The top of the Supporting Deposition stated that "any false statement made in this deposition is punishable as a class A misdemeanor pursuant to Section 210.45 of the Penal Law." According to Coyle, Detective Olsen and Officer Degraziano "had no probable cause to believe that plaintiff committed a criminal act and no arrest warrant had been issued for plaintiff." In addition, the plaintiff states the Susan Coyle initiated the arrest to restrict his access to their children.

  The next day, when he dropped off his two children inside the precinct, several police officers directed the plaintiff to go to the second floor of the precinct to talk to detectives. Coyle informed the officers that he could not talk to the detectives because he was in a hurry. Two officers, who are not identified in the complaint, blocked the exit of the precinct and told Coyle that he had no choice but to go see the detectives. Shortly thereafter, Coyle was arrested and charged with violating New York State Penal Law Section 215.50(3) for Criminal Contempt in the Second Degree for violating the Order of Protection issued on behalf of Susan Coyle.

  The plaintiff claims that Detective Olsen was the arresting officer and that Officer Degraziano signed the paperwork approving the arrest. When he was arrested, the plaintiff was handcuffed and fingerprinted. Officer Degraziano directed other police officers from the Police Department to transport the plaintiff to the Nassau Page 5 County Central Booking facility where he was eventually booked and forced to spend a night in a Nassau County jail.

  On June 24, 2003, the plaintiff appeared for a hearing before Nassau County Court Judge Claire Weinberg. At the hearing, Susan Coyle testified on behalf of the prosecution. When asked by the plaintiff's counsel "what did Mr. Coyle mean when he stated `I will do something tomorrow,'" she answered, "I don't know." The plaintiff was found not guilty as to the charge of Criminal Contempt in the Second Degree.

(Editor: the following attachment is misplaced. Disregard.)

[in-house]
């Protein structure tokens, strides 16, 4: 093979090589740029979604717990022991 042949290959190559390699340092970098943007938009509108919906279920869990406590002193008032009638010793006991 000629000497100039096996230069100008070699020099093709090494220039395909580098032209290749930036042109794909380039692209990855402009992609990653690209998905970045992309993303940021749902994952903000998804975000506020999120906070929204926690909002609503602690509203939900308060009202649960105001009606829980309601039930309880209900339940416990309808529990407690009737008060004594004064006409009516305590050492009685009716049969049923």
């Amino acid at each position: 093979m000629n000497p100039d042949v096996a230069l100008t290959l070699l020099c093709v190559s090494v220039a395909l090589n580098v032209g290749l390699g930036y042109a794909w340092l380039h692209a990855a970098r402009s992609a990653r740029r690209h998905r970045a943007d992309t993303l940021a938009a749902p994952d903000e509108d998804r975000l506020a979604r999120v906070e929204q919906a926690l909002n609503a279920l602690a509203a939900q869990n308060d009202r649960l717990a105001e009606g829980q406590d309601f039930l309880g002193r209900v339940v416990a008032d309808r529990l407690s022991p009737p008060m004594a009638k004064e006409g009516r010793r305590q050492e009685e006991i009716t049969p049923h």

The plaintiff contends that Susan Coyle "continued and encouraged the criminal proceeding against the plaintiff by failing to honor a STIPULATION OF SETTLEMENT (hereinafter Stipulation) in Her Divorce Action," dated January 15, 2003, which stated, in part, that "[a]ny and all District Court actions in which either party is a defendant shall be discontinued provided the District Attorney consents to the discontinuance." According to the plaintiff, Susan Coyle intentionally failed to notify the District Attorney regarding this provision of the Stipulation and participated as a witness against the plaintiff to ensure that the District Court action would not be discontinued.

  On July 7, 2003, the plaintiff commenced this action, asserting claims for false arrest and abuse of process, in violation of the Fourth and Fourteenth Amendments. Page 6

  II. DISCUSSION

 A. Standard of Review

  In deciding a motion to dismiss under Rule 12(b)(6), the Court must liberally construe the claims, accepting all the factual allegations as true and drawing all reasonable inferences in favor of the plaintiff. Chambers v. Time Warner, Inc., 282 F.3d 147, 152 (2d Cir. 2002). "The issue to consider is not whether the plaintiff will ultimately prevail but whether [he] is entitled to offer evidence to support the claims." Villager Pond, Inc. v. Town of Darien, 56 F.3d 375, 378 (2d Cir. 1995) (citation omitted). Dismissal is proper only if the plaintiff can prove no set of facts in support of his claim which would entitle him to relief. See King v. Simpson, 189 F.3d 284, 286 (2d Cir. 1999).